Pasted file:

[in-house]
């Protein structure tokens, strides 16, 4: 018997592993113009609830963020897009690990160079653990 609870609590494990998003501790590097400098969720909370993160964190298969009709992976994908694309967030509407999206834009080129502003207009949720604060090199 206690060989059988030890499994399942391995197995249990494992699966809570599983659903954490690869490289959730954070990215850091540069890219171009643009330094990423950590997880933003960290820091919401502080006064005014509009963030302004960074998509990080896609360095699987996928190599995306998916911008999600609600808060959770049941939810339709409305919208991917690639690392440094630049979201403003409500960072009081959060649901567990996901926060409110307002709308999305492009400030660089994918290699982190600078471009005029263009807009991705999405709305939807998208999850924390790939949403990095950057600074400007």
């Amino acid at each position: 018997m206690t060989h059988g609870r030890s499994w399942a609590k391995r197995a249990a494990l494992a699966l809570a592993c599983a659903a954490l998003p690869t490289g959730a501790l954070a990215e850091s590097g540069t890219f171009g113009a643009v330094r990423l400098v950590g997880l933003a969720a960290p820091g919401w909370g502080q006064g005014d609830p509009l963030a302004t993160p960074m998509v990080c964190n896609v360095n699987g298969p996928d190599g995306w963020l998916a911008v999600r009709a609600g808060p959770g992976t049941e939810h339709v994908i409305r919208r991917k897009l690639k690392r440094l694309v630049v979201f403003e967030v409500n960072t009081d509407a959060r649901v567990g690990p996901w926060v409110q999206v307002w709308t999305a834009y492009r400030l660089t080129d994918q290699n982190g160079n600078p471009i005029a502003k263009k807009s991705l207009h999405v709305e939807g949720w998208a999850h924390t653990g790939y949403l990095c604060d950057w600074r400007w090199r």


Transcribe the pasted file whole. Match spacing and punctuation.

[in-house]
């Protein structure tokens, strides 16, 4: 018997592993113009609830963020897009690990160079653990 609870609590494990998003501790590097400098969720909370993160964190298969009709992976994908694309967030509407999206834009080129502003207009949720604060090199 206690060989059988030890499994399942391995197995249990494992699966809570599983659903954490690869490289959730954070990215850091540069890219171009643009330094990423950590997880933003960290820091919401502080006064005014509009963030302004960074998509990080896609360095699987996928190599995306998916911008999600609600808060959770049941939810339709409305919208991917690639690392440094630049979201403003409500960072009081959060649901567990996901926060409110307002709308999305492009400030660089994918290699982190600078471009005029263009807009991705999405709305939807998208999850924390790939949403990095950057600074400007």
């Amino acid at each position: 018997m206690t060989h059988g609870r030890s499994w399942a609590k391995r197995a249990a494990l494992a699966l809570a592993c599983a659903a954490l998003p690869t490289g959730a501790l954070a990215e850091s590097g540069t890219f171009g113009a643009v330094r990423l400098v950590g997880l933003a969720a960290p820091g919401w909370g502080q006064g005014d609830p509009l963030a302004t993160p960074m998509v990080c964190n896609v360095n699987g298969p996928d190599g995306w963020l998916a911008v999600r009709a609600g808060p959770g992976t049941e939810h339709v994908i409305r919208r991917k897009l690639k690392r440094l694309v630049v979201f403003e967030v409500n960072t009081d509407a959060r649901v567990g690990p996901w926060v409110q999206v307002w709308t999305a834009y492009r400030l660089t080129d994918q290699n982190g160079n600078p471009i005029a502003k263009k807009s991705l207009h999405v709305e939807g949720w998208a999850h924390t653990g790939y949403l990095c604060d950057w600074r400007w090199r």